Extemporaneous creates memorable experiences. My preference is to be planned and prepared in life. While these qualities have served me well in leadership, it can also restrict opportunities for adventure. When you Google the word extemporaneous it defines it as, “done without preparation.” That goes against my natural inclination.
My buddy Todd Lollis shot me a text last Saturday to see if I wanted to go to the Duke’s Mayo Bowl Classic featuring the number three ranked Clemson Tigers and the number five ranked Georgia Bulldogs. After a quick check of my schedule and consultation with Shannon, the answer was yes! To pull the trigger on a decision that quick for me is rare. Normally would have liked to evaluate it a little more, find out the details, game times, who is going, and etc., but I just impulsively decided. Let’s do this!
The adventure started and ended in the same location. We left Acworth, Georgia at 8:00 a.m. and arrived back at 6:00 a.m. the next day. Twenty-two hours straight! This week, we explore the seven leadership lessons from this adventure and how extemporaneous creates memorable experiences:
Extemporaneous Is Better With Great People
If I am going to step out of my comfort zone and take an extemporaneous trip, it is better with great people. Todd is one of the most rock solid, dependable people I know. He is a great community leader. I am way better for knowing him.
He is a pastor in our community at Freedom Church. Our friendship and leadership journey started in 2008 when he and his pastor planted a church in our community. Since then, we have served on boards together, are in a weekly leadership group together, sat in a scissor lift over Walmart together, and even parachuted the Easter Bunny out of an airplane together. The latter two are blogs for another day!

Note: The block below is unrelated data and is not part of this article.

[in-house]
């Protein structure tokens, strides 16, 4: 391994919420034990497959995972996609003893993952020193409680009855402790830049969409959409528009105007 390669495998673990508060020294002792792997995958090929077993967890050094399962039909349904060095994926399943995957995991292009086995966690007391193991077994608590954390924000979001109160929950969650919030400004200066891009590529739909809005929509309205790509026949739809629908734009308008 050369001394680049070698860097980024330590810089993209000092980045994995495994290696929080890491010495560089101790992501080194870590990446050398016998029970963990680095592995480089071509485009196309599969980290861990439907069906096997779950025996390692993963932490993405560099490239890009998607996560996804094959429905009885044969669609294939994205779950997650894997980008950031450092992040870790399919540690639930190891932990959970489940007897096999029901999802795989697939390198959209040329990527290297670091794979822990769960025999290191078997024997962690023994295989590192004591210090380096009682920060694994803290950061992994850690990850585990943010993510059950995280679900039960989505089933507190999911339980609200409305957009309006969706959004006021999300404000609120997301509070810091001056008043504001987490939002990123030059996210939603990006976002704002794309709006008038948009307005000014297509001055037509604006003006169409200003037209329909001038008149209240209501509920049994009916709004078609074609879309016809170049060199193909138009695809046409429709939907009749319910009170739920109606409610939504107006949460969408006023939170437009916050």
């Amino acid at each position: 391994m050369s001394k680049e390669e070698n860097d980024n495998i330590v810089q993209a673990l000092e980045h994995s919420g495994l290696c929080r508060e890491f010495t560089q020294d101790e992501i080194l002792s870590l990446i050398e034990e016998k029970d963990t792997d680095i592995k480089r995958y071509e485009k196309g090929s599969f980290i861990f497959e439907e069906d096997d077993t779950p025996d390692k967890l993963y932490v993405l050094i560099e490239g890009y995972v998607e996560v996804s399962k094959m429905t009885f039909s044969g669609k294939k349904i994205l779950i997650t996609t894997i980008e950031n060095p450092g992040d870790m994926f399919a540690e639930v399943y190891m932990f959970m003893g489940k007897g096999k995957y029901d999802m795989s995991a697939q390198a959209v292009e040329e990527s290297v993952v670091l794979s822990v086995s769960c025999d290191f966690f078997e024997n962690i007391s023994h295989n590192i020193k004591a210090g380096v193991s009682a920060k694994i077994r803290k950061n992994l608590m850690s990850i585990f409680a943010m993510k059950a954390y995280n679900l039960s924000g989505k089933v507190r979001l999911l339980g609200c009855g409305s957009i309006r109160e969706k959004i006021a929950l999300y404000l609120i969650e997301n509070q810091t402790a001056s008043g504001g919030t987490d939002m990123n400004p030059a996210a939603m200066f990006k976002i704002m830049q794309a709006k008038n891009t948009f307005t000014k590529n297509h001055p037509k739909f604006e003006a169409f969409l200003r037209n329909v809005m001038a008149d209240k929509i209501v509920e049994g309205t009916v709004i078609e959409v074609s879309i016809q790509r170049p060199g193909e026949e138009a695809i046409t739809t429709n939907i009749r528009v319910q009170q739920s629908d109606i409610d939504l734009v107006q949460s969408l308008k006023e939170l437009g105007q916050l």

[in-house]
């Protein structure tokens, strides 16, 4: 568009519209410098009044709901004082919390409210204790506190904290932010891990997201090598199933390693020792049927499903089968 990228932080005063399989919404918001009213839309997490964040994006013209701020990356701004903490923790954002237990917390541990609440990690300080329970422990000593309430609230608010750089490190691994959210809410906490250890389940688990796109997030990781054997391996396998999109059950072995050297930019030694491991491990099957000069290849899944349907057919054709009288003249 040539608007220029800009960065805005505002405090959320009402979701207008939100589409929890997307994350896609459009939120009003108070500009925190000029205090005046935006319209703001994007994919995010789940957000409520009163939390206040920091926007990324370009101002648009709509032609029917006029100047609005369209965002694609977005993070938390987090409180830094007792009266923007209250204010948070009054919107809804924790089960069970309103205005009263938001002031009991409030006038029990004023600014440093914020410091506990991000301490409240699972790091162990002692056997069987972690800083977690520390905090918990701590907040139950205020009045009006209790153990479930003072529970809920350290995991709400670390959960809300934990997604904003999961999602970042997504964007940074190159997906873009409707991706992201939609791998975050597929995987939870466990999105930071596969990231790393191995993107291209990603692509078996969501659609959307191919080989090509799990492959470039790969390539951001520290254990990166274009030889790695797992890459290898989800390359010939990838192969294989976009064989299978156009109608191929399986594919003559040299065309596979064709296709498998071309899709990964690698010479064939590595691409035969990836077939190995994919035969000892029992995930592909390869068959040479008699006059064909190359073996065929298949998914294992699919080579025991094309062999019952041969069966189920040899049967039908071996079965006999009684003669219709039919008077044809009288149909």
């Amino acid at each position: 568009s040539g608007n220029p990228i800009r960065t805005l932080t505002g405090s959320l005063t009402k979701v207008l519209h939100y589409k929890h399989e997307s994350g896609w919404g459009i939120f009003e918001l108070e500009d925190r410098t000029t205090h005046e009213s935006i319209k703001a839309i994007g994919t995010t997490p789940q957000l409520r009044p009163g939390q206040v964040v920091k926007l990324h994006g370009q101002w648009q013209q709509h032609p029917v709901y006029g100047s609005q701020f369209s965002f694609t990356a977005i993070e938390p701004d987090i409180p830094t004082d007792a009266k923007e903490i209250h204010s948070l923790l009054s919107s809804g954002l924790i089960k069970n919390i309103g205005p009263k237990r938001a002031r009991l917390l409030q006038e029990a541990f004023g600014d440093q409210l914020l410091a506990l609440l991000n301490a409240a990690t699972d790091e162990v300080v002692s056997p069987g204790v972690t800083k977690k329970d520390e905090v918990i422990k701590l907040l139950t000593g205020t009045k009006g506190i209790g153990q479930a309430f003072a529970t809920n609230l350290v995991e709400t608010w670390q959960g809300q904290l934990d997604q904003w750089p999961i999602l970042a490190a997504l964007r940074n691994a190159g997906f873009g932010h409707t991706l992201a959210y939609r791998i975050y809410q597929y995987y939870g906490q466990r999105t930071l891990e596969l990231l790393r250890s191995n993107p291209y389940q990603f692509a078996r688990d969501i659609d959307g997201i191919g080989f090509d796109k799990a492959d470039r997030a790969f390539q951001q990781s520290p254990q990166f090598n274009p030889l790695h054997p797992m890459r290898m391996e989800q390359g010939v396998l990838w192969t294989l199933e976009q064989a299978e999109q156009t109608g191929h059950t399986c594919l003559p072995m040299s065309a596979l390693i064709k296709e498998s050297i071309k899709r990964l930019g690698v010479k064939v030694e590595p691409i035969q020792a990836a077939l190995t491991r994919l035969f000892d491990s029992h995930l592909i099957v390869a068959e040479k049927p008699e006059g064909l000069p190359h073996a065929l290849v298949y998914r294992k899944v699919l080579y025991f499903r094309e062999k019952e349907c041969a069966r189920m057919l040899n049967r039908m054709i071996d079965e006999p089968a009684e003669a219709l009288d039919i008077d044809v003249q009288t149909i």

Spending twenty-two consecutive hours with him can only make me better as a father, husband, and leader. As leaders, when we surround ourselves with great people, we get better. The formula is simple.
Extemporaneous Still Requires Objectives
We set out with simple objectives, but no real plan. First and foremost, we needed to be in Charlotte, North Carolina by at least 7:30 p.m. for the game. Two, we needed to pick up his friend Chad in Duncan, South Carolina (about three hours into the trip). Three, we needed to have Todd back by 6:00 a.m. the next day so he could be at work. Four, Todd’s son Brayden came, so getting him back safely was a good objective as well. Todd’s wife Joni would appreciate it.
In leadership, we want to have everything planned out before we set out on a journey. We did not do that, we set some minimum objectives and hit the road. The rest we would figure out as we go!
Good Things Are Found Off The Beaten Path
The best food is often found off the beaten path. As we were about thirty minutes from our destination, we started thinking about food. Should we wait until we get to the big city to eat or stop before we get there in a smaller community? We chose to stop before the big city. It was perfect timing too. As we got off the exit ramp, we noticed traffic ahead was at a standstill. We could not have gotten off at a better location.
We were in search of a place with televisions so we could watch football. We drove around a bit and came to a small town called Belmont, North Carolina. We ate at a place called Sammy’s Pub. The food and service were great!
It is easy to get in a groove in our leadership journeys. We can stick to the beaten path, the tried and true. When we get off the beaten path, we can find some awesome things along the way like we did that day. Get off the beaten path.
Just Make A Decision
As we rolled into Charlotte, well ahead of schedule, the next big decision approached. Where to park? Close to the stadium? Far from the stadium? Well, we just picked a spot with the proximity unknown. Guess what? We nailed it. When we left, we were on the interstate within five minutes. The gate was broken too, so everyone got free parking!